Statesmen, it seems, have not thought to look into what Bible prophecy reveals about the future of Asia's biggest powers.
A new chilly period has developed in relations between the Soviet Union and China.
What does it mean?
The split between Asia's two communist giants is one of the most crucial variables in world power politics today. Strategic planners well understand that a settlement of their dispute would radically transform the entire global balance of power. A major war — presently unthinkable — between these two nuclear powers would have equally grave international repercussions. What's behind the Sino-Soviet quarrels? What lies ahead for the Soviet Union and China — yes, and even India, Japan and Southeast Asia? Newsmen and diplomats do not know.
War of Words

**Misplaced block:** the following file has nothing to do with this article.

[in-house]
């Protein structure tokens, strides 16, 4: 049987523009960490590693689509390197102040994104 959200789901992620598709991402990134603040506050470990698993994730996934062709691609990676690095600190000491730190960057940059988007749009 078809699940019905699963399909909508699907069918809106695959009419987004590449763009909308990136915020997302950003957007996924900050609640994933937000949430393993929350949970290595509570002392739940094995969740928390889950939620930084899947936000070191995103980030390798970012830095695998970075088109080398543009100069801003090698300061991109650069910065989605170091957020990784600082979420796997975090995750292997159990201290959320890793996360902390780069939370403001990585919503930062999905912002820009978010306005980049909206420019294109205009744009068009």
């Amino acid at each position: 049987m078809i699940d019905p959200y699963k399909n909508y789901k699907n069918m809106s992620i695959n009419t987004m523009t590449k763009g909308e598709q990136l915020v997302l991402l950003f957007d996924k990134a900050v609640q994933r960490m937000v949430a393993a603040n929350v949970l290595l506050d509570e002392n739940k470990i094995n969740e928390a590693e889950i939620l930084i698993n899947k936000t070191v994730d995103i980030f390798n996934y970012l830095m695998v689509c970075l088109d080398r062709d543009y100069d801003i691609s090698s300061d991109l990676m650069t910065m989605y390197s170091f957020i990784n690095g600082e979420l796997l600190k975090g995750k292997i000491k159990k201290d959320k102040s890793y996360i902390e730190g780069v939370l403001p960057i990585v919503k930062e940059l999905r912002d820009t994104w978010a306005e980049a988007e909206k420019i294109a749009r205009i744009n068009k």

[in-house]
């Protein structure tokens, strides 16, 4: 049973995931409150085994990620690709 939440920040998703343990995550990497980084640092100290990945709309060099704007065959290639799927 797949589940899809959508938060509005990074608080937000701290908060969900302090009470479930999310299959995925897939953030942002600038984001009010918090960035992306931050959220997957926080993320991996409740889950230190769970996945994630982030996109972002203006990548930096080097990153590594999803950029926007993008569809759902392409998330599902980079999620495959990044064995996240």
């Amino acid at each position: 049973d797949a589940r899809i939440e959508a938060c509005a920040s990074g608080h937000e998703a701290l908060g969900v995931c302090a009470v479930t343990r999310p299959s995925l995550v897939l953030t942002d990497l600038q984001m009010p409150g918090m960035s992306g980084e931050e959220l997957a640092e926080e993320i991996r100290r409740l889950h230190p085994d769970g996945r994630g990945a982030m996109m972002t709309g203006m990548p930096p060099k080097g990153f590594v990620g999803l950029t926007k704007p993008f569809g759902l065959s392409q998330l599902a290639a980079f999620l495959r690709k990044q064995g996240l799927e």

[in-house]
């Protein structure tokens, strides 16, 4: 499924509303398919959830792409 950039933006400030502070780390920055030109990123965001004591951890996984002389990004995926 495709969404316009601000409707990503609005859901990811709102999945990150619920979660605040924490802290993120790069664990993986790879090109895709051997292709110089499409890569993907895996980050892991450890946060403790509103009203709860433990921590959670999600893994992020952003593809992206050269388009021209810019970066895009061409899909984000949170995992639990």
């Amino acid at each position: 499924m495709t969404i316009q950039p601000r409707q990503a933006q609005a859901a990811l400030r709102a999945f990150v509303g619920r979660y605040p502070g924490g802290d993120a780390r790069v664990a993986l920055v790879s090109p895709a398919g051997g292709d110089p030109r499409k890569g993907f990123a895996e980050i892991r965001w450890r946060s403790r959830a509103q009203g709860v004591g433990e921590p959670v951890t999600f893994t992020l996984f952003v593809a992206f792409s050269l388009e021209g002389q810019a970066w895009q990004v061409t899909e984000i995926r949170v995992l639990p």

It was February 1950, in the midst of a freezing Russian winter. Mao Tse-tung (Mao Zedong) stood beaming in a Moscow railway station at the conclusion of a two-month stay in the Soviet Union. Bundled in a heavy fur coat and wearing a woolen cap, the Chairman of the Chinese People's Republic paused briefly before boarding his train to speak to the on-looking crowd. Having just concluded a mutual defense treaty with the Kremlin and having received his new nation's first foreign loan for $300 million, he confidently declared that Chinese-Soviet friendship would be "everlasting, indestructible and inalienable." It turned out to be one of history's unfulfilled predictions. By 1963, the friendship lay in ruins. Since then, Sino-Soviet relations have been on ice. Over the past two decades, the Kremlin has openly criticized aspects of Chinese policy as being "divisive" and at variance with socialist principles and standards. For their part, the Chinese have been equally critical of the Soviet model of socialism, labeling Moscow "a renegade capitalist regime." At its simplest, the central issue of the Sino-Soviet quarrel is who is going to be in charge in the communist world. The Soviet Union — the world's largest country in land area — claims ultimate supremacy within the whole communist world. China — the world's most populous country — challenges this alleged Soviet hegemony over the world communist movement by offering an alternative mother party. This ideological struggle continues throughout the world to this day. On both sides, the former days of communist solidarity are now but a dim memory.